Volume 2, Issue 4 - Spring 2018

Back to the future

By Ron Koslowsky. 

In December, my daughter in New York invited me to lunch with Ron Chernow, who has written bestselling and award-winning biographies of historical figures, and is perhaps best-known for his book, Hamilton, which served as the inspiration for the hit Broadway musical of the same title. I love history and had a fascinating discussion with Ron about how it tends to be “re-written” based on post-modern thinking and values.

This is happening all around us, including a mainstream revision of the reasons why we have unparalleled wealth today. The world in which manufacturers now find themselves has more opportunities than ever before, but also more challenges that can threaten their future. The foundational principles of a free and open society that, over the past 200 years, unleashed human potential and created a dramatic rise in the wealth and lifestyle of all people is coming under attack.

Some of the factors of our past success were: Open and freer trade, allowing markets to determine where money should be spent; fiscally responsible and limited government; and, individual personal freedom and property rights that created the incentives for economic development. Today, many people are ignorant of these factors and are actively undermining them.

Globalization, as an example, is condemned in many circles as detrimental. Instead, freer trade is viewed through the lens of protectionism, where any imports are seen as a negative without regard for solid economic evidence of the value — especially to those lower on the income scale.

The markets and private enterprises are often vilified and blamed for any perceived disadvantage or economic inequities. While the marketplace is sometimes a chaotic environment with frequent disruptive forces, it is by far the best way to ensure a nation best utilizes its human and natural resources for the benefit of all citizens. Central planning has proven woefully inadequate anywhere it has been tried.

Governments have assumed an ever-increasing control and influence — not just in creating and enforcing laws to protect people, but by entering into private business and personal arenas, distorting the effectiveness of the marketplace and creating barriers to development through a plethora of over-regulation and ‘programs’ for virtually every social issue.

In taking money from citizens and companies, and borrowing beyond revenue collected to expand said programs, they are sowing the seeds of a dramatic negative future harvest, where all of us will be required to suffer — citizens and businesses alike. The number of rising autocratic and populist governments preying on people’s ignorance and fears is evidence of a disturbing trend.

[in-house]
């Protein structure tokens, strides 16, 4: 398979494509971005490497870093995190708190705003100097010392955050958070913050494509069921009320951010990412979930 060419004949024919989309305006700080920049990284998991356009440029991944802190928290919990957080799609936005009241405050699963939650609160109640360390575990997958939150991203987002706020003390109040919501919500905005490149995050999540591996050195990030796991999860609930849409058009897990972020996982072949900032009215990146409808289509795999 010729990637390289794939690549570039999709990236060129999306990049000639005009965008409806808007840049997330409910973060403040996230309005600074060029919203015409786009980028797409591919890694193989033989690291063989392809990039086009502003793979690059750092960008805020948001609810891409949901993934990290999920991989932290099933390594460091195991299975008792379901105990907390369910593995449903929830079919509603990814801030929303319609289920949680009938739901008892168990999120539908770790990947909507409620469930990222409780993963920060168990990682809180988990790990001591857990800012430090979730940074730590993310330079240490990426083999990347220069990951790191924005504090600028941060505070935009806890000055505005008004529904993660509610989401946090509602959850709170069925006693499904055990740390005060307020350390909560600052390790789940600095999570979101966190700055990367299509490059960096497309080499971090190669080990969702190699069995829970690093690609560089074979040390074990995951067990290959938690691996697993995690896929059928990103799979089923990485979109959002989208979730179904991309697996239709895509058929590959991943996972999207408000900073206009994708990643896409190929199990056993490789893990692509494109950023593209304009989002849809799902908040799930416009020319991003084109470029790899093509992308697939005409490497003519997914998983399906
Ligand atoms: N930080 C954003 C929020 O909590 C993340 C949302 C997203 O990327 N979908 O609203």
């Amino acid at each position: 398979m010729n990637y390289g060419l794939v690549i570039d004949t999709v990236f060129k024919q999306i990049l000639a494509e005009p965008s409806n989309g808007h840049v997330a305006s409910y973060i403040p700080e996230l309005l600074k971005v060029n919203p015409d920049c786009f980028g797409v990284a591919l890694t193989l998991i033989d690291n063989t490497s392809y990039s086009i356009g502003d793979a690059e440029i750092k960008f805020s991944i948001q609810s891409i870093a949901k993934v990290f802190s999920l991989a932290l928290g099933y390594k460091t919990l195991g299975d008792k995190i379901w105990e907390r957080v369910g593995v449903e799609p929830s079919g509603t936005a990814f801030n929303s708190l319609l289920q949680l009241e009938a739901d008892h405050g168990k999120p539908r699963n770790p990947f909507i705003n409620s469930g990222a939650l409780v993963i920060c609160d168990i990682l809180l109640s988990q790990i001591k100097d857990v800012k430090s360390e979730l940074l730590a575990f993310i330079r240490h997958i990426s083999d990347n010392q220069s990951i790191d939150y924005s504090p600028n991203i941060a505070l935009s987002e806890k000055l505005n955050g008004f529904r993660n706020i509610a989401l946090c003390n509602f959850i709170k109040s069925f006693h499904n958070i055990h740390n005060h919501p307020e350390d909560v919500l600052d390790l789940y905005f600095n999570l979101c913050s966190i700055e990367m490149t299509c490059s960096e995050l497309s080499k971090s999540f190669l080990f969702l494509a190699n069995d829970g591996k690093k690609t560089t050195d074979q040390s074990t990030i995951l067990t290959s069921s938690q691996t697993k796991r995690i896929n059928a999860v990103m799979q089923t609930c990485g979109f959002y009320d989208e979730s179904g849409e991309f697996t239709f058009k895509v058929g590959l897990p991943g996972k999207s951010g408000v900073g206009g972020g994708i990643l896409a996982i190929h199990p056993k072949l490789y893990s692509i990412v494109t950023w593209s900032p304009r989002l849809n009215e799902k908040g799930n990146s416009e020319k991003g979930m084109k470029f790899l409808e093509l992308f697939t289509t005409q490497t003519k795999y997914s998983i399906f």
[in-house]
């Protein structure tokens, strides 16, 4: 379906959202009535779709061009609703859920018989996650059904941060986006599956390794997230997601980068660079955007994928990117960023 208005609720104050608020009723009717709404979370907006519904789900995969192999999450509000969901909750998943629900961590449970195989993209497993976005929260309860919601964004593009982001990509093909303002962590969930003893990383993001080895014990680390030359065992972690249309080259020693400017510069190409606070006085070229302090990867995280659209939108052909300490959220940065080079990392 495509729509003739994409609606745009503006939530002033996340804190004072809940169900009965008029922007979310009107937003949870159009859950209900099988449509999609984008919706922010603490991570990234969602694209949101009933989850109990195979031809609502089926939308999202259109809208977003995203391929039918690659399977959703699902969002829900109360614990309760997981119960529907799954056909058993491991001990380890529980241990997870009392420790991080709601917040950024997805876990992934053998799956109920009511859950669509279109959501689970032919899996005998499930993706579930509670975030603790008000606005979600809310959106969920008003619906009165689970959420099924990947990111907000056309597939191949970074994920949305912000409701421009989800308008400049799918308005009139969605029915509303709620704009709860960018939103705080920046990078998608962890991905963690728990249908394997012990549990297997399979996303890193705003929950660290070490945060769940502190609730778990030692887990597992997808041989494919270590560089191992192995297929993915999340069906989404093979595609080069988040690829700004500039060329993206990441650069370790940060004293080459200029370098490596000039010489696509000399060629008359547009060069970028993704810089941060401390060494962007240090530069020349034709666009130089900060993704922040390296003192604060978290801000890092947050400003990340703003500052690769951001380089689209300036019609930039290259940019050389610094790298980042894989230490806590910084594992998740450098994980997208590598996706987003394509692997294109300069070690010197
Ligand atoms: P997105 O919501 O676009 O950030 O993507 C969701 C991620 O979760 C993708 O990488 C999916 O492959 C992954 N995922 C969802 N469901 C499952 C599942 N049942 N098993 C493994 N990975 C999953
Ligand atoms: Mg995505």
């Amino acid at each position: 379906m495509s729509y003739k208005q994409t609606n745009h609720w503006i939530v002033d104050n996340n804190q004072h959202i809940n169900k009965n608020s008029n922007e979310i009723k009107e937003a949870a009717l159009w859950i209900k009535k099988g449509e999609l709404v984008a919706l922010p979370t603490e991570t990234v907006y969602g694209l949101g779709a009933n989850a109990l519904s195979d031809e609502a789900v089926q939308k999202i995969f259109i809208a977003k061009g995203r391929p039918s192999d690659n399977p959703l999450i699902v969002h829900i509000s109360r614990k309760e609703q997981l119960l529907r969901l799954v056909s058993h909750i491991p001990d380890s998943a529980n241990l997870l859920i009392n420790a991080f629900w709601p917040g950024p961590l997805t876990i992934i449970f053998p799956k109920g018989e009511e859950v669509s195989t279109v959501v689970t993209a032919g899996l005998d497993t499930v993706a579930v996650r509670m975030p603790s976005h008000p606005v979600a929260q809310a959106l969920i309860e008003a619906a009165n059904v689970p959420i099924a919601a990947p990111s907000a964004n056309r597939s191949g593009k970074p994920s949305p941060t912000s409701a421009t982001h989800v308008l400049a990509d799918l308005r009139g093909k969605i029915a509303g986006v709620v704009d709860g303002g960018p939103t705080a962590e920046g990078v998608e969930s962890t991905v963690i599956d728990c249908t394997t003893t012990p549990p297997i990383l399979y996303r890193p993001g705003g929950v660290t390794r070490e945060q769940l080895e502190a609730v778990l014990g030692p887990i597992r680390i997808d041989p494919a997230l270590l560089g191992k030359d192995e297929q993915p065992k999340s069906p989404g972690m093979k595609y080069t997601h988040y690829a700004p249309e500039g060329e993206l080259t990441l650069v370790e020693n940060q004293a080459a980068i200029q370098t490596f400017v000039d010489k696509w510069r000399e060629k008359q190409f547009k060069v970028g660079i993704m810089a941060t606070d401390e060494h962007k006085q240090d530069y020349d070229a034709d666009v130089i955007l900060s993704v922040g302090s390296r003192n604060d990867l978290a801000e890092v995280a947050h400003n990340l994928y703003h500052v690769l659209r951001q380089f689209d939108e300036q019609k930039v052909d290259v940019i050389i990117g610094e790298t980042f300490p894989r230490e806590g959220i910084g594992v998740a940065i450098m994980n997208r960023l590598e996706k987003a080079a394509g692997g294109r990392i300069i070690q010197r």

Personal freedom, for which earlier leaders such as John Locke risked their lives and reputations to fight for, are today being legislated or ostracized away by a politically correct collectivist groupthink that scorns individualism (which, in fact, was key to our economic development).

We have become a people who have moved from a balanced discussion on issues based on facts, science, and informed reason to extremists more concerned with who the messenger is. We live in a world of emotion, fear, and ‘fake facts’ based on internet-supported ‘information’ — often more someone’s viewpoint than fact.

Finally, we have a growing worry about the equality of income and wealth (which can only be accomplished through coercive redistribution and the proven related negative impact on the wealth of all). What was foundational to success was equality of freedom and equal rights to pursue individual goals and opportunities. Not everyone is born equal or will have equal wealth. Envy would rather have all people poorer than seeing some people succeeding dramatically.

People forget that it is not a ‘zero sum’ situation where the only way people can become rich is at the expense of others. Show me a country where poor people are better off through robbing the rich.

So, what now?

It’s important to remember that manufacturers compete globally, and their ability to do so successfully depends on both their company and the system through which they manufacture.

This means having an education system that prepares youth for the competitive world today and is willing to embrace changes to a century-old model. It means governments need to reconsider running many aspects of our society, such as healthcare and other societal needs, through partnership with the private sector, not-for-profits, or foundations that, in most cases, can be more effective and less costly. Regulations must be reviewed to be smart, efficient, and outcomes-based, overcoming resistance to change by supposed safety or environmental concerns masking either extreme naivety or the protectionism of special interest groups.

Manufacturers must do their part as well. Trade deals with other countries must be followed up with aggressive export plans, investment in advanced manufacturing technologies and systems, development of employees and of new products, along with embracing productivity improvements. And, sustainability and safety must be understood as an opportunity for enhanced profit opposed to cost.

If we want to see a future where people are truly free and can enjoy an unparalleled standard of living, we need to understand the principles and values that were discovered in the past and boldly speak for these against others who — through populism, envy, and emotion — are seeking to destroy what has been built.

History repeatedly shows that once successful nations forget what brought peace and wealth, only to abandon those principles and values, the result is inevitable demise. We owe it to our descendants to learn from history.

Ron Koslowsky is the vice president of Manitoba for Canadian Manufacturers & Exporters — Canada’s largest trade and industry association.